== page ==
A self-confessed ‘session drinker’ whose taste in beer was influenced by three years studying agriculture at Newcastle University in the heart of ‘Broon Dog’ country, Duncan recruited head brewer Jamie Simm to be the creative genius behind Long Man even before the paint was dry on the brewery walls.
Previously with the award-winning Royal Tunbridge Wells Brewery, Kent, he was intrigued by the chance to influence production all the way from plough to pint.
Jamie says: “Not only does it offer a level of control which only a handful of other brewers have, but it is also environmentally sustainable. Ultimately, the choice of variety is Duncan’s to make and I certainly wouldn’t tell a third generation farmer how to grow it, but he does involve me and we do regularly inspect the fields together. I can literally jump in the car and drive up to take a look at the barley, and we do.”
Now a partner in the business with Duncan and Steve Lees, he steered Long Man to success in last year’s Beer Awards, where all four of the beers entered came away with medals to add to the hat-trick the brewery picked up at the International Beer Challenge a month earlier.
This year, it’s aiming for the beer Oscars, the International Brewing Awards, held every two years, where it will come up against some of the best in the world.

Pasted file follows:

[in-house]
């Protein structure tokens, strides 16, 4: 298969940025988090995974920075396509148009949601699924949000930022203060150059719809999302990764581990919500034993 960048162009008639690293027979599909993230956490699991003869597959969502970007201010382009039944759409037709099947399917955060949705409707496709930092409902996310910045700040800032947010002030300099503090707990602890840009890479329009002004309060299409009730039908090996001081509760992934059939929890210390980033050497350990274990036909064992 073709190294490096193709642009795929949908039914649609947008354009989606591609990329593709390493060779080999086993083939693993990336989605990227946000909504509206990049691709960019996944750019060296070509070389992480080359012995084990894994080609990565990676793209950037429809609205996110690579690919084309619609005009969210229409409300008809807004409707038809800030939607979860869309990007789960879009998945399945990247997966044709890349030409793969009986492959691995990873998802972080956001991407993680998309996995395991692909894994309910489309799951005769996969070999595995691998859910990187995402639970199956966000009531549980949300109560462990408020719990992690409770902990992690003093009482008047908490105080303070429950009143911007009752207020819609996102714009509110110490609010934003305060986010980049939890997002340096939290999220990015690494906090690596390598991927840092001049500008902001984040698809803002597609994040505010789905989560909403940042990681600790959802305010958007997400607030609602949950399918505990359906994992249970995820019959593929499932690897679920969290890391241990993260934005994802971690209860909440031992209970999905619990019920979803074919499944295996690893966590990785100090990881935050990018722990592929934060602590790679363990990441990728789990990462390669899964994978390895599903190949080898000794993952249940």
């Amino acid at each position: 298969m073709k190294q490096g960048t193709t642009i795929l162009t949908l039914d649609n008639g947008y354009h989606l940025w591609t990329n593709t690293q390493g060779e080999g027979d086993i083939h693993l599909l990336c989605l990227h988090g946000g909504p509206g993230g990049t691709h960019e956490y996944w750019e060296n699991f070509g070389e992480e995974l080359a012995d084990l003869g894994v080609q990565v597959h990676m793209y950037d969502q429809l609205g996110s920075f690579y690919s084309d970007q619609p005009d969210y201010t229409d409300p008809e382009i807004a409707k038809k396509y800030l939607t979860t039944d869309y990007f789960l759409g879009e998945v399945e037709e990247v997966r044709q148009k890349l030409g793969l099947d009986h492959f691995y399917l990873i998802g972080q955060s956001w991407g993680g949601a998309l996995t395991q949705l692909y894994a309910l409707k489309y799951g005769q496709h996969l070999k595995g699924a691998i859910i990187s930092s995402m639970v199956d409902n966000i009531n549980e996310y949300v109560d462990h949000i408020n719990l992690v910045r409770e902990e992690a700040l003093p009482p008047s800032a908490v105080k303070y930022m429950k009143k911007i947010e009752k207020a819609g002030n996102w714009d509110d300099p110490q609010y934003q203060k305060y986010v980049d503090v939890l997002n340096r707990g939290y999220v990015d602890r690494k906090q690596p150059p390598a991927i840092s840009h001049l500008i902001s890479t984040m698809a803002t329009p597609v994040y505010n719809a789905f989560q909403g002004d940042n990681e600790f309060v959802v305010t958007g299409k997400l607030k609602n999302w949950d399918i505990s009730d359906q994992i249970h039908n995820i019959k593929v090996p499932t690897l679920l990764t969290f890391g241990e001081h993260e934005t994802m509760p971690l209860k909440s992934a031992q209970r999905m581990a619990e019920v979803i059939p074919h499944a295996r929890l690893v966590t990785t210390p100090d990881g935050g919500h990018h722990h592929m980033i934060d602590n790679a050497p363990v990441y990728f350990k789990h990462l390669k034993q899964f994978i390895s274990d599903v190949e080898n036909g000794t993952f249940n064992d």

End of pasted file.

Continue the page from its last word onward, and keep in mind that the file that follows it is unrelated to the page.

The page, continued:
Although the brand was deliberately designed to appeal to the biggest bandwidth of drinkers, maintaining quality is a deceptively skilful task.
Jamie says: “To begin with, I focused on producing the beers which would help establish the brand – best bitter, pale ales, etc. Now I hope Long Man is known for producing quality cask ales, most of which are fairly traditional ‘cooking’ bitters. This is something I am very proud of because the key to well-executed beers like these is balance.
“The weird and wacky are good at winning awards and making a lot of noise, but with the traditional session beers like ours, there’s no place to hide.”
About 20 per cent (100 tonnes) of all the Propino spring malting barley produced on-farm goes into Long Man beers.
Such hyper-local provenance is a big part of the brewery’s marketing story, which is becoming increasingly important if they are to realise their ambition of becoming a national and even international brand.
Carving out a space for the nine beers which the brewery has so far produced among the 11,000 or so real ales shouting for attention in the UK is no easy task, although the 19 awards they have already lifted helps.